With that ticked, recycle bin enabled, we have finished with this section (excluding the account usage!). Our next biggest issue was around Anomalies. So scrolling down to that section and I find 7 things that need looking at.

OK, so this list isn’t too bad. Top of the list is deploy LAPS, which I would expect. It’s a brand new domain after all. So, it’s over to Deploying LAPS and get this done. Next, our auditing policy isn’t catching enough events. So, we’re off to the previous Auditing post and enable auditing. With the auditing enabled, we will tackle the next item on the list. Editing the default domain policy, we will increase the minimum password length to 8. Passwords are toast so I know that guidance has already changed around things like how often to change. The minimum length should be longer than 8. It will come down to your users as to what you choose to set here. Last on the list is the lack of a secondary domain controller for redundancy. This will be resolved later as the lab gets it’s Hyper-V cluster up and running.

Next, we have some informational rules. These rules are what trigger the Blue option on the report earlier. I will tackle the Service Account Password policy later as I will be using Fine Grained Password Policies for this. The last two informational points are group policy based. We want PowerShell logging enabled globally and we want LLMNR disabled globally. I will create a new Default Domain Policy (with the exception of the password policy you shouldn’t edit the default domain and default domain controllers policies) and apply the setting here. If you click the rule name it will expand and give an explanation of where to make the changes. Once these two policy settings are done, we will scroll up to the last, lowest risk section, Stale Objects.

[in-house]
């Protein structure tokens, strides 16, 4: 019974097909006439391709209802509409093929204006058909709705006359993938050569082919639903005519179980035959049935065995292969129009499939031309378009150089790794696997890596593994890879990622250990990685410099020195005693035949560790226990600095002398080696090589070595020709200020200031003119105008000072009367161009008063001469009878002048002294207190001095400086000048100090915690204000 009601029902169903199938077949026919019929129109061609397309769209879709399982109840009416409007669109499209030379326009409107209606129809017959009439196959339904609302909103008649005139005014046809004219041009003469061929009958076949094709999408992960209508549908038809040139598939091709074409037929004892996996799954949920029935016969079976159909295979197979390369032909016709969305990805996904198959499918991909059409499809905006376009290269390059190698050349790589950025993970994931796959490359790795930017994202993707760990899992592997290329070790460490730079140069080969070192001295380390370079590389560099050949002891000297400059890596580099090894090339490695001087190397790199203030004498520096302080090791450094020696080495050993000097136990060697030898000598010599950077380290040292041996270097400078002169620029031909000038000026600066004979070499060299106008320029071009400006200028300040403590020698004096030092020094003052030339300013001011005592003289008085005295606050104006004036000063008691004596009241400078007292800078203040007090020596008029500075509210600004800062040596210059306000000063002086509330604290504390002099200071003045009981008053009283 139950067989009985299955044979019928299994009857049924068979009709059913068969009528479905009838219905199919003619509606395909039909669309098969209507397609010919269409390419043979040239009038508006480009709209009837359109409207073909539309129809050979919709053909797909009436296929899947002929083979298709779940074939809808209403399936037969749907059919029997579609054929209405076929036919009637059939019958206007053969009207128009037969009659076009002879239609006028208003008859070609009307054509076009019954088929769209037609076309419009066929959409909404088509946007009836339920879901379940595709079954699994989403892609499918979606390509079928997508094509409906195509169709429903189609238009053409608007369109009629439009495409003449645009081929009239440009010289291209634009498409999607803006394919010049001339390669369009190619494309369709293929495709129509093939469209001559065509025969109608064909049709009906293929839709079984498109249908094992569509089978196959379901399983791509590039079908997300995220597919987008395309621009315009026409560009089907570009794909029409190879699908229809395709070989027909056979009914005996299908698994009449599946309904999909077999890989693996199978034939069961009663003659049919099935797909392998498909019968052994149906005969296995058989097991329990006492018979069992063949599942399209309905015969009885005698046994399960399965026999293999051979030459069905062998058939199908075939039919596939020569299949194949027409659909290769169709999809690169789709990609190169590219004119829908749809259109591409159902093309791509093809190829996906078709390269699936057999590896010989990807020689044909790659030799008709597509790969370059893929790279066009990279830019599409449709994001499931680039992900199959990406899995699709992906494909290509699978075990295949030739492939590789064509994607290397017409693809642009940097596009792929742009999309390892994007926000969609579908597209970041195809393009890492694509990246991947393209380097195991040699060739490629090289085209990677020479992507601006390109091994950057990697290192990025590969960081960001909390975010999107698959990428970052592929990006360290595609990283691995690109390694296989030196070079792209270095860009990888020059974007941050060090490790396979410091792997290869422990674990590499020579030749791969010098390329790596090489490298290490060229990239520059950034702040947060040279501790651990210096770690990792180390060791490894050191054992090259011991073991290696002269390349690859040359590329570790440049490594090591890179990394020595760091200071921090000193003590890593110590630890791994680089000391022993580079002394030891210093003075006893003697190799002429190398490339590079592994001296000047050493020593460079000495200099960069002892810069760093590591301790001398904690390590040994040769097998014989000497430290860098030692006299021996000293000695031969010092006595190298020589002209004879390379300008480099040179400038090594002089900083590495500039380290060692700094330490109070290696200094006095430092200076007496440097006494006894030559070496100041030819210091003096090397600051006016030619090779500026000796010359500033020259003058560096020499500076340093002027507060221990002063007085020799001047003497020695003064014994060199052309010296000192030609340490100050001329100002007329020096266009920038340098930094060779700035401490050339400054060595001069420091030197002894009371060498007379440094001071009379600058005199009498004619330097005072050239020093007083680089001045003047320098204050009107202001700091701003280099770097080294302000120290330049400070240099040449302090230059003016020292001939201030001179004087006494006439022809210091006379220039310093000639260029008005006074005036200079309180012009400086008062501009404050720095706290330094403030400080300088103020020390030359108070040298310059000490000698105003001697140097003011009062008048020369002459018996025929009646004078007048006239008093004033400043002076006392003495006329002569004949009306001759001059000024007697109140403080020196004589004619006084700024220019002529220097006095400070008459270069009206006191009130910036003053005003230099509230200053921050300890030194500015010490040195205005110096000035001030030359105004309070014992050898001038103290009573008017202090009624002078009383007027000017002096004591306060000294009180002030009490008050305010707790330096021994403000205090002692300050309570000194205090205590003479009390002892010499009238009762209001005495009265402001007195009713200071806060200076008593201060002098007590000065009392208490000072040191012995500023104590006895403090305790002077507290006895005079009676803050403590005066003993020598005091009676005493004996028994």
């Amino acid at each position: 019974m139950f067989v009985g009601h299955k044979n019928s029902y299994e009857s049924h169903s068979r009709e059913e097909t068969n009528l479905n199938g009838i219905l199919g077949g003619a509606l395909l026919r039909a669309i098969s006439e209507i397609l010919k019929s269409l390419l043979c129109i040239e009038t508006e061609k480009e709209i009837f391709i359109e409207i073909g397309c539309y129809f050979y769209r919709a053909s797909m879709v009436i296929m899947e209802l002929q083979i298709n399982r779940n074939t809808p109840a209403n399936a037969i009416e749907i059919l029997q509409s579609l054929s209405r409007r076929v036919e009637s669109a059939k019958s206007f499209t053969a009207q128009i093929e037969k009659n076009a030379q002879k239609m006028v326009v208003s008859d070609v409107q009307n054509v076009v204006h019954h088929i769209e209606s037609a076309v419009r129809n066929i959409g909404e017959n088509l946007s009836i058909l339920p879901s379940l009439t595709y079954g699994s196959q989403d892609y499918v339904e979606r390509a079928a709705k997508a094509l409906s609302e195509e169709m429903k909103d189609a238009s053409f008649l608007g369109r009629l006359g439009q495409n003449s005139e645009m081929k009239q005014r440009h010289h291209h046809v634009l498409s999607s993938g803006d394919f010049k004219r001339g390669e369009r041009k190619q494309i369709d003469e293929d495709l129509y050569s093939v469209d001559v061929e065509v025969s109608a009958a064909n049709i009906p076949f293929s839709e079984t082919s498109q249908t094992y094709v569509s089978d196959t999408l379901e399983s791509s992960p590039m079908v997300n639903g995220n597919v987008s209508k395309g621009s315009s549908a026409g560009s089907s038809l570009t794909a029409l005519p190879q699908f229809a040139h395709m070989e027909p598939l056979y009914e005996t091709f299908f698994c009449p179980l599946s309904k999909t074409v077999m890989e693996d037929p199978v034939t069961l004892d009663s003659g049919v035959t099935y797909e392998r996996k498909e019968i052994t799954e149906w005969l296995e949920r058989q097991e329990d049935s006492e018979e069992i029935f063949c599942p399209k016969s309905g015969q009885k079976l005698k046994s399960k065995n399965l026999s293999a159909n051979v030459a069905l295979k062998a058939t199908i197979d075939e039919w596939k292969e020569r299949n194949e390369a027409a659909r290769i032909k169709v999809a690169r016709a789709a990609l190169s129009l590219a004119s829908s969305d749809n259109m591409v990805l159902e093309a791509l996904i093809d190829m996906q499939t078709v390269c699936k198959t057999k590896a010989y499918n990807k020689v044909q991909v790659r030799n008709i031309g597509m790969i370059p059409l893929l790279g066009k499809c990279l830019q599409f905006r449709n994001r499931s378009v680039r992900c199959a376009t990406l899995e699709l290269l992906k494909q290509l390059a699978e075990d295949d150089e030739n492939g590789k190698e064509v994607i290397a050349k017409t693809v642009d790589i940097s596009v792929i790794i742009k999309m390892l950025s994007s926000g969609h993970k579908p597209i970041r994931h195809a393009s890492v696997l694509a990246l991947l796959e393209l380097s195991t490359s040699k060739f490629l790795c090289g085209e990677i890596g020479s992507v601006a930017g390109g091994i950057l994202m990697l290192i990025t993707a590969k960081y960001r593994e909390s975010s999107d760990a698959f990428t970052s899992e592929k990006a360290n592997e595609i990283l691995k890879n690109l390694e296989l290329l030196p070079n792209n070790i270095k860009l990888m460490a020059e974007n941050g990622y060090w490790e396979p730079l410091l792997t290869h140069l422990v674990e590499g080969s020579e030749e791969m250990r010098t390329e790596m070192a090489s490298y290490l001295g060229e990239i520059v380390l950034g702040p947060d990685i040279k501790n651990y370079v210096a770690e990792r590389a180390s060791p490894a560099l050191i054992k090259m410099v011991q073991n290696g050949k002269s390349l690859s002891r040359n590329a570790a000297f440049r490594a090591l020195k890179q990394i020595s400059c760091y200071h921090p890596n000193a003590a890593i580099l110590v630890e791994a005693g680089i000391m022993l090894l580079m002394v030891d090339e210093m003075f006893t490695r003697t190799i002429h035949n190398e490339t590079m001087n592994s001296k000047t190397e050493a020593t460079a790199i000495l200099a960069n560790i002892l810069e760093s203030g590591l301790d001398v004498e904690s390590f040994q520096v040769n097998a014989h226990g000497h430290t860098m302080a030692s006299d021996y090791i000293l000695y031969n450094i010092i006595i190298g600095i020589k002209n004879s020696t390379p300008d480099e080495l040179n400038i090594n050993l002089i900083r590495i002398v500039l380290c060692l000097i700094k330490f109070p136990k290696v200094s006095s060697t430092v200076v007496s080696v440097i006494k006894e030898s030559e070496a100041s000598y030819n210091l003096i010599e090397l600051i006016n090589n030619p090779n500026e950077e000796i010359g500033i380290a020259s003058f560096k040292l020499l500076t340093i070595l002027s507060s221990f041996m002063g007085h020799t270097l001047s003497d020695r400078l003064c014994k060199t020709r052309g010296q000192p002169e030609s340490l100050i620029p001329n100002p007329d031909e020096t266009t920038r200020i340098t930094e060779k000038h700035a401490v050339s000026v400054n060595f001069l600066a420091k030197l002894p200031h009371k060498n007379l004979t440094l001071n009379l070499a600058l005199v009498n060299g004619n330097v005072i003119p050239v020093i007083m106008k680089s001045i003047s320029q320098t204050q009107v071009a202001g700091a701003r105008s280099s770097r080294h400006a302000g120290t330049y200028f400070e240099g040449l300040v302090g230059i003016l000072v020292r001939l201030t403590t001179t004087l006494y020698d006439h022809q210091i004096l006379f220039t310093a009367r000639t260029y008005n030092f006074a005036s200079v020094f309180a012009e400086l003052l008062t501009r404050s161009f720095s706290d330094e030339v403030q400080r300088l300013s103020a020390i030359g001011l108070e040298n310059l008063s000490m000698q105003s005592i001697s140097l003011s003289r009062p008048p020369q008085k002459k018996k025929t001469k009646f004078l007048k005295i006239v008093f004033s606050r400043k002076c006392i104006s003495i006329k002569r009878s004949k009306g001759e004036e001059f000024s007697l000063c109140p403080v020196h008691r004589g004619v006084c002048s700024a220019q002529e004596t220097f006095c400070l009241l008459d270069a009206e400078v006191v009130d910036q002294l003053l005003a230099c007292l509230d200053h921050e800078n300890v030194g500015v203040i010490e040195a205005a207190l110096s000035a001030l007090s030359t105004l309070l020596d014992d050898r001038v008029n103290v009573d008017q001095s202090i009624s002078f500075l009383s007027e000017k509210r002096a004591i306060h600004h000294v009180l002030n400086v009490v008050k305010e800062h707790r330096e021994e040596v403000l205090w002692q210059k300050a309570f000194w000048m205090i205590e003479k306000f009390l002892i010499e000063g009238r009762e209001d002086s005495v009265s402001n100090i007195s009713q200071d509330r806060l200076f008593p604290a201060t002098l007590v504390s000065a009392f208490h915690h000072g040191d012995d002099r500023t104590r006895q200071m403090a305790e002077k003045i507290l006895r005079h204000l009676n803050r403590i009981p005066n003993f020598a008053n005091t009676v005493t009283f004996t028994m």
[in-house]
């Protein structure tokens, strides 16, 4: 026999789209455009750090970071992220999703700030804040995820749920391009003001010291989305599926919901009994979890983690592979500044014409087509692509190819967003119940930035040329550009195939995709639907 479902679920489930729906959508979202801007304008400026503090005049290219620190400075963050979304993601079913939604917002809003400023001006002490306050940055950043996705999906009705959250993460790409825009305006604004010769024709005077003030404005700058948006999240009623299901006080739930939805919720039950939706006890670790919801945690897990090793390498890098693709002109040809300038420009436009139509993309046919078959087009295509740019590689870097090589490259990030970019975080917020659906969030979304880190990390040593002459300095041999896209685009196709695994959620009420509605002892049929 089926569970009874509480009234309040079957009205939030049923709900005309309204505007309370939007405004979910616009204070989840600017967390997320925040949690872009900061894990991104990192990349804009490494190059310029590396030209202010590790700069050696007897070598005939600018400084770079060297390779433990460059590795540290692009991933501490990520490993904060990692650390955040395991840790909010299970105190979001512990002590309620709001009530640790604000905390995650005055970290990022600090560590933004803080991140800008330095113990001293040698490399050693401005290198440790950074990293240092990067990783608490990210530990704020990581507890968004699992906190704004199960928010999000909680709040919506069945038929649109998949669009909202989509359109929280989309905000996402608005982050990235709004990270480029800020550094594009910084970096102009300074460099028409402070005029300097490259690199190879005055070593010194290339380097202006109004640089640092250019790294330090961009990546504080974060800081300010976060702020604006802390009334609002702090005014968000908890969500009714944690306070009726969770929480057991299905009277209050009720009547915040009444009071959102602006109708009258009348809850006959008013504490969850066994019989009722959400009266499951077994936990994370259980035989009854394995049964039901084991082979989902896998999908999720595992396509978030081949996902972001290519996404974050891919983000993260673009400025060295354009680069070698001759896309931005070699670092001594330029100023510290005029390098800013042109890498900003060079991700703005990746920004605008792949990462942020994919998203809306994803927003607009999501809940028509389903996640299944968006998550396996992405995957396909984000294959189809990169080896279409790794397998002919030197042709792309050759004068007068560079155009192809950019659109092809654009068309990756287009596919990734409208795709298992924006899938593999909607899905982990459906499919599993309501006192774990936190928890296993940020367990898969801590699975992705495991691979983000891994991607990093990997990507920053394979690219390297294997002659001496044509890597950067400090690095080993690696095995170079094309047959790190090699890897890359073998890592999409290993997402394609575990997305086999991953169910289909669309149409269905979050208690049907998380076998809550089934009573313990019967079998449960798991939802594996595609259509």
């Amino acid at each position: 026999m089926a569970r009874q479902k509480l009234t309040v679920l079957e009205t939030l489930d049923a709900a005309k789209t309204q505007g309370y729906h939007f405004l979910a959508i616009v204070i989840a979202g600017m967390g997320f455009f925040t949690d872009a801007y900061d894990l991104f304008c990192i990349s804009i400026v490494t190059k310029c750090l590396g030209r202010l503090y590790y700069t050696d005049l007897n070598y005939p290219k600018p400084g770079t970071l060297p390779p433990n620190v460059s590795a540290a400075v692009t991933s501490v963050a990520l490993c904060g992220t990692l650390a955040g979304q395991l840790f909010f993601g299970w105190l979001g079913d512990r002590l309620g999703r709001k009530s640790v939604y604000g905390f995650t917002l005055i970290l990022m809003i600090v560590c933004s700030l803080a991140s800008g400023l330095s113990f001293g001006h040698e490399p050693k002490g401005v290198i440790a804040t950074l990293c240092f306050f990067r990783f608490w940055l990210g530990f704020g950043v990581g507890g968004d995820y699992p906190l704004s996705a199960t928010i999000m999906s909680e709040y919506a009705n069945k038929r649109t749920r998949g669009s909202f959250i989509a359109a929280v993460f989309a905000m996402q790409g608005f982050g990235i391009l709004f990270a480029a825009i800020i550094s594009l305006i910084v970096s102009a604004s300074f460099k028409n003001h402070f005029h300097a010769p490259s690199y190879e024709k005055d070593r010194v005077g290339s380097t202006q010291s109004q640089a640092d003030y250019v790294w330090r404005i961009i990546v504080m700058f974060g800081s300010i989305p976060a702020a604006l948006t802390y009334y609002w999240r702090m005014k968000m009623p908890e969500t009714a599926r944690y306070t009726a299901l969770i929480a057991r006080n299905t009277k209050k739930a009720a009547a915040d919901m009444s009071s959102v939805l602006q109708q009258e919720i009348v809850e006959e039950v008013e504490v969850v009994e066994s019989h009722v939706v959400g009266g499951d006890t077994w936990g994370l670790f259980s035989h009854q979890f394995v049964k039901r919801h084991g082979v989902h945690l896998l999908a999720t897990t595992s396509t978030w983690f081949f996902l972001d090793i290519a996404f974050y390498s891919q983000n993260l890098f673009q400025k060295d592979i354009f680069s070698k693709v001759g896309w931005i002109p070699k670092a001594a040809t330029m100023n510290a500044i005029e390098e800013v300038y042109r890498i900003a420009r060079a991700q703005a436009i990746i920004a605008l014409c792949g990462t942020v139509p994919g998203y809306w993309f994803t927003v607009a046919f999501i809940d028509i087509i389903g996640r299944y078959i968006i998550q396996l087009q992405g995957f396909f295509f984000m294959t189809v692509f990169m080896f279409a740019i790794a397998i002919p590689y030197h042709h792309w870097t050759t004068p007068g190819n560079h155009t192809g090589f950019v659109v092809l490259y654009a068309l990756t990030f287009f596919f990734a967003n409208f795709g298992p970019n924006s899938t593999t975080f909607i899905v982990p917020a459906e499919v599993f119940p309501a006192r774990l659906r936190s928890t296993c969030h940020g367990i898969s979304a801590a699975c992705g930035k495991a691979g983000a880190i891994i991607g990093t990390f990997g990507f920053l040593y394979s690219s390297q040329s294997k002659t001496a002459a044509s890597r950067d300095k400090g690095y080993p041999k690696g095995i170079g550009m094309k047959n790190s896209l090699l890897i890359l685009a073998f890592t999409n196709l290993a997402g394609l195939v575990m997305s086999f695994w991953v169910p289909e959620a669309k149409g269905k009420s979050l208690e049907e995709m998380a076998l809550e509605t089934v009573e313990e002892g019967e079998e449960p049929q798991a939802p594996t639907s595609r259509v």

This doesn’t look too bad, just two things here. After all the domain is ‘box fresh’ so shouldn’t have anything that is stale. First thing on the list is preventing standard users from joining computers to the domain. To do this we will use ADSIEdit. Connect to your default naming context, right click the domain, go to properties and look for the attribute ms-DS-MachineAccountQuota. Set this to a value of 0 (screenshot below shows pre-change).

The last issue to resolve is the missing Subnet specification for our domain. I’ve covered AD Sites and Services a few times. It’s really important that your AD Sites and Services is configured correctly. I will run through and set up the three sites I will be using (physical, ESXi, and Hyper-V) which is why I subnetted everything down! Create the Subnets, set up the site links with Physical being the root. I am then using the Bridge All Site Links Option given that I have connectivity between all sites. The last thing to do is re-run PingCastle and see if what we’ve done above made a difference:

All good! Happy Days. We can see the improvements. We need to do a few things like add a second DC, move off the Admin account to a delegated model, create a FGPP for Service Accounts and configure backups. Remember, this was run in a “box fresh” environment. In an environment where you’ve been running for 20 years there will be a whole lot more to focus on. PingCastle is excellent for helping prioritise your hit list.

1 thought on “Brand new forest, PingCastle

Leave a Reply

Your email address will not be published. Required fields are marked *